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Introducing Power Control and Link Adaptation in Flooding-based Underwater Networks

Extending the applicability of flooding-based routing protocols

Time: Wed 2023-10-25 14.00

Location: F3 (Flodis), Lindstedtsvägen 26 & 28, Stockholm

Language: English

Subject area: Vehicle and Maritime Engineering

Doctoral student: Elias Erstorp , Farkostteknik och Solidmekanik, Naval Architecture

Opponent: PhD Roald Otnes, The Norwegian Defence Research Establishment

Supervisor: Jacob Kuttenkeuler, Farkostteknik och Solidmekanik

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QC 231003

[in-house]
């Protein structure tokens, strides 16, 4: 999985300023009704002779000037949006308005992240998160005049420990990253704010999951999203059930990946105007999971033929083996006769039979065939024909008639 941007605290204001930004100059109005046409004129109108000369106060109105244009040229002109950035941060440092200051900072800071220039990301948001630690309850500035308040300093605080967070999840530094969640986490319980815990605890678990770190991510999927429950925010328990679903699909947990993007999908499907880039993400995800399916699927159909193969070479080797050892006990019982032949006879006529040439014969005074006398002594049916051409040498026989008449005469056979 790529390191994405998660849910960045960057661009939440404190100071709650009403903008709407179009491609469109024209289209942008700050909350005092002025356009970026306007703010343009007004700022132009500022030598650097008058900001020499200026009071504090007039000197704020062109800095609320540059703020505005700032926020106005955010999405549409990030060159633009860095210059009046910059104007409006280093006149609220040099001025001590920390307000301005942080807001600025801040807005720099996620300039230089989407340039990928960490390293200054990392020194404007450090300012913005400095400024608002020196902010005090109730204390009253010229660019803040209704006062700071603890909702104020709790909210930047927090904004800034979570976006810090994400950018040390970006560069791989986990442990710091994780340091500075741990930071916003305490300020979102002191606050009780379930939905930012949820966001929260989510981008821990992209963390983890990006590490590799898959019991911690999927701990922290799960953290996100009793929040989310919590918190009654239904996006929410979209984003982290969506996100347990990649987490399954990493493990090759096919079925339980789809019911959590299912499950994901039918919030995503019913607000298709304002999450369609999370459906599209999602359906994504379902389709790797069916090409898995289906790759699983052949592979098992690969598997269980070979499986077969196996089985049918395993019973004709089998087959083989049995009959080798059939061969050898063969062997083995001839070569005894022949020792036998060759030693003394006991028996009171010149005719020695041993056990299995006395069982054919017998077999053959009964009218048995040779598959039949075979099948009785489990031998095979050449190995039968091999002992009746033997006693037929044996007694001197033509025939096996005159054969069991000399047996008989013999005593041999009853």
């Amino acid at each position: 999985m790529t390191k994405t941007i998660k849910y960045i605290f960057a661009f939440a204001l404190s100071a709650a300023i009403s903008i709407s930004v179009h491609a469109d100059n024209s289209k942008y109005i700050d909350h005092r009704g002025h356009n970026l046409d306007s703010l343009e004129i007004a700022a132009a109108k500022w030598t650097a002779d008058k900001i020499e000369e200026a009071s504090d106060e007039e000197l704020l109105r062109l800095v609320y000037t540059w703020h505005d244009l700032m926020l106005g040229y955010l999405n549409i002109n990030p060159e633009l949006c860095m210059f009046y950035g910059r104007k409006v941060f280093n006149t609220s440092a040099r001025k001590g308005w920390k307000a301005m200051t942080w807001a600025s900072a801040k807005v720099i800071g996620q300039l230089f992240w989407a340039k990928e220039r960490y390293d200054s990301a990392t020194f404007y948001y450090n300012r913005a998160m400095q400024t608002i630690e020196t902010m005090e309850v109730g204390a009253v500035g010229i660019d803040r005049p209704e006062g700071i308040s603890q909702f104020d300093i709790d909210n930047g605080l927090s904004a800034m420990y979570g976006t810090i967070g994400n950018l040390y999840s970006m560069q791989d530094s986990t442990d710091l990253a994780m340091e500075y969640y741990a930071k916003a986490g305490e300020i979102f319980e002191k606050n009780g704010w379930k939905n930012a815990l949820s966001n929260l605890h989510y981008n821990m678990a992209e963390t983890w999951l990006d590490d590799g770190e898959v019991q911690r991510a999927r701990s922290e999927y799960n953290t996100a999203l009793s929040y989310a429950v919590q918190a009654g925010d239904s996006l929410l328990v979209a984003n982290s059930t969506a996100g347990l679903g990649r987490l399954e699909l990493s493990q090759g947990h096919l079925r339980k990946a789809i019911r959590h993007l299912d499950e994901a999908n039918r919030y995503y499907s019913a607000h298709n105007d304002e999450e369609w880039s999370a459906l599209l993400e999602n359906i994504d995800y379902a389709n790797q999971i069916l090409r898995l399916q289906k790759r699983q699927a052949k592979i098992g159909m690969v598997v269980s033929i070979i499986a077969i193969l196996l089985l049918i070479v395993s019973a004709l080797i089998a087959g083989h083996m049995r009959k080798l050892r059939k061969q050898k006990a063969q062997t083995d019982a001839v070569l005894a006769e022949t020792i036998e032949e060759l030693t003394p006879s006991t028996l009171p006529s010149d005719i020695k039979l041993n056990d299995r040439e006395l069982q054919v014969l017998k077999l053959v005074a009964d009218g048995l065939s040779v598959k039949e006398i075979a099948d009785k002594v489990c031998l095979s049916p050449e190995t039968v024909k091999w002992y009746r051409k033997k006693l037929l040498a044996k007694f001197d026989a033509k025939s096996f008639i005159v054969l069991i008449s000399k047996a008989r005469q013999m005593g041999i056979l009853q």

Underwater communication and networking are key enabling technologies for many current and future marine applications. Generally, the envisioned applications include environmental monitoring, aquaculture, and surveillance. On a practical level, these applications may incorporate static sensor platforms, unmanned underwater vehicles, manned and unmanned surface vehicles, and remotely controlled underwater vehicles. Long-range communication between sensors and vehicles underwater involves mapping digital information into acoustic signals that are transmitted using Piezo-electric transducers. Transmitting information acoustically is very energydemanding and is a limiting factor in several applications that comprise batterypowered systems. Further, the usable bandwidth is very narrow, typically providing data rates on the order of 0.1–1.0 kilobits/second. These are two out of several challenges to consider in network protocol design. This thesis’s main focus has been enhancing the applicability of flooding-based routing protocols by dynamically controlling the modems’ transmission powers and adaptively selecting the fastest possible communication method. Simulations and field experiments have shown that a distributed k-Nearest Neighbor Power Controller can achieve significant energy savings. Further experiments of a distributed link adaptation method with minimal overhead have achieved improved channel utilization and throughput in a time-varying environment. Lastly, as heterogeneous systems of vehicles and sensor platforms generally incorporate diverse communication hardware with different capabilities, they must negotiate what method and parameters to use before any actual data can be transferred. Herein, a promising method that could be used for this negotiation process in a ”first-contact” protocol was also evaluated through field experiments.